In Tall Ship regattas around the globe, the ship received several awards at this time as the most beautiful photo opportunity.
Since 2009 the ship is sailing under FORUM flag.
2009: On course for a new home port

The brig became accessible to the public only nine years later when the owner died unexpectedly and the fate of this magnificent sailing ship was unclear at first.

On 1 April 2009, all the fans of Eye of the Wind could breathe a sigh of relief: Their beloved sailing ship found a new home port at FORUM train & sail GmbH, a subsidiary of the German FORUM MEDIA GROUP. Since then, she is used all year round for group and theme travel as well as for exclusive charters and high-quality management training.

100 years of the Eye of the Wind

In 2011, the brigantine celebrated her 100-year anniversary! On 30 April, the Eye of the Wind was the flagship in a tall ship parade for the opening of the Bremerhaven Kaiserschleuse-lock, which set a new world record for the longest sailing boat parade.

The adventure does not end

The Eye of the Wind is very seaworthy and fit even for the high seas and should thus not be left sitting in the harbour. Therefore, FORUM train & sail offers interested sailors - even without prior sailing knowledge - new, attractive destinations. Whether it is a Caribbean cruise or summer sailing in Scandinavia - the crew of the Eye of the Wind will be happy to take you to new adventures!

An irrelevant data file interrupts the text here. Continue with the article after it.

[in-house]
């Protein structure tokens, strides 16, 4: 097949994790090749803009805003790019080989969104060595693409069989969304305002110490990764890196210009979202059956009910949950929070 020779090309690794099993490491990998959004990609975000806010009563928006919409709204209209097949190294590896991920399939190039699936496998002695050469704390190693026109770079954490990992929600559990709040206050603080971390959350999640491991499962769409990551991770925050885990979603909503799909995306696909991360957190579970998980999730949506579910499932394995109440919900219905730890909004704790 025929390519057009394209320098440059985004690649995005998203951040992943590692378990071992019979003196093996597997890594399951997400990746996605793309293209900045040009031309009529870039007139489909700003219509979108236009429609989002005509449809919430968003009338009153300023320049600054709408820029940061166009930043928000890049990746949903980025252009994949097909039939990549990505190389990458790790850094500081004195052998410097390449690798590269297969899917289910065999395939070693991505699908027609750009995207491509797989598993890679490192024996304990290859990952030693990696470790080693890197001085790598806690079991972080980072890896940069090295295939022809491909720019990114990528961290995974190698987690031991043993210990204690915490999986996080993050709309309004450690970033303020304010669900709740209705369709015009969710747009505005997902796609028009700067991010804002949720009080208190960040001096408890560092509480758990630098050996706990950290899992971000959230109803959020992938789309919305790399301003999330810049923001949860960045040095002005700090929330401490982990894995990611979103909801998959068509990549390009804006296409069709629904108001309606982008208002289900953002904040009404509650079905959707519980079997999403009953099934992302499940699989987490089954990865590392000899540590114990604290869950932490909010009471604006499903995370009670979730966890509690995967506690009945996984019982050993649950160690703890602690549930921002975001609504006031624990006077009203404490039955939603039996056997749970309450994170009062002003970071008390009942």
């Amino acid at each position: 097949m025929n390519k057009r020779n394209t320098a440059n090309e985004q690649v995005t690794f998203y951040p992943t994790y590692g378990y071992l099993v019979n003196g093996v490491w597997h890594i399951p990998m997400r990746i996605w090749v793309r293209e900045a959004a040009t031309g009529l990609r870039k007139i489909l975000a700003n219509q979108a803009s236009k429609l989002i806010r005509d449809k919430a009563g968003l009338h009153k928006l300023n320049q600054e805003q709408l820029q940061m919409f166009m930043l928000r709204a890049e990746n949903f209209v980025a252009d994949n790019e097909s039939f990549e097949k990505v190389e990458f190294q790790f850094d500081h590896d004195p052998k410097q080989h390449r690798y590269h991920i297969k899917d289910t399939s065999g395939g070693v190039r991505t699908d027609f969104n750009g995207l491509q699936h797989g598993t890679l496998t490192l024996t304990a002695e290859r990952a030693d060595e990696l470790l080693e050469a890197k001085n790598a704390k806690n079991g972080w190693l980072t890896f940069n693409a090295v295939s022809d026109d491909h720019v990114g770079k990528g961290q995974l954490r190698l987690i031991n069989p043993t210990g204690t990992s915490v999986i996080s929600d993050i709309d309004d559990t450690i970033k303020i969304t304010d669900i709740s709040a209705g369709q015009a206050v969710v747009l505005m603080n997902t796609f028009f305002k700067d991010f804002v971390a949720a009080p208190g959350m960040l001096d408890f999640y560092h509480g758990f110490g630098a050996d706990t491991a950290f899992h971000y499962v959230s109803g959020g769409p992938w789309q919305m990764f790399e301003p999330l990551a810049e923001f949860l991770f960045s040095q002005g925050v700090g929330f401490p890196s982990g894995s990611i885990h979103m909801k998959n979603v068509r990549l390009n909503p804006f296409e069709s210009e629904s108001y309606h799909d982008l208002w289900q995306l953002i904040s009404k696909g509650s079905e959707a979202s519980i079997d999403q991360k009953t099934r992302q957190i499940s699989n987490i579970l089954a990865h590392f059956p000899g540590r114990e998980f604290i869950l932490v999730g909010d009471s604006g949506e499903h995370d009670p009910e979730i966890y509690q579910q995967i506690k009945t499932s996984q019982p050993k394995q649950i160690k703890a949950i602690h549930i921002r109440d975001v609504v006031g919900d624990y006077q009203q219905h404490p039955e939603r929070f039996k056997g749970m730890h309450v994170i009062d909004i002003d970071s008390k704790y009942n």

Let your spirit set sail


Here you will find interesting facts about the technical data and the equipment of the traditional sailer Eye of the Wind.


Year Built: 1911
Shipyard: C. H. Lühring Werft, Brake, Germany
Length overall: 40.23 m (132 ft)
Breadth: 7.01 m (23 ft)
Draft: 2.70 m (8.9 ft)
Rigging: Brig
Sail area: 750 sq m (8000 sq ft)
Main engine: 600 HP
Speed: approx. 8 knots
Hull: Steel
Deck: Teak

• 6 luxurious cabins (12 bunks)
• 4 crew cabins (10 bunks)

• max. 12 people

• lower saloon with library
• upper saloon with galley
• sun deck

Radar, VHF, MF and HF Radio (worldwide) and GPS

• Radio (world-wide)
• Fax
• Internet

Latest security, fire protection and rescue equipment in accordance with international

United Kingdom

Take a look at our ship´s brochure (PDF)

Bordbuch Titel

Vielen Dank für Ihr Interesse an der Eye of the Wind.

Bleiben Sie mit uns in Verbindung – mit unserem kostenlosen „Logbuch“ informieren wir Sie in ca. fünf Ausgaben pro Jahr über attraktive Reiseziele, tolle Angebote, Gewinnspiele und interessante Neuigkeiten rund um das Schiff und unsere Crew.

Ihr Eye of the Wind Team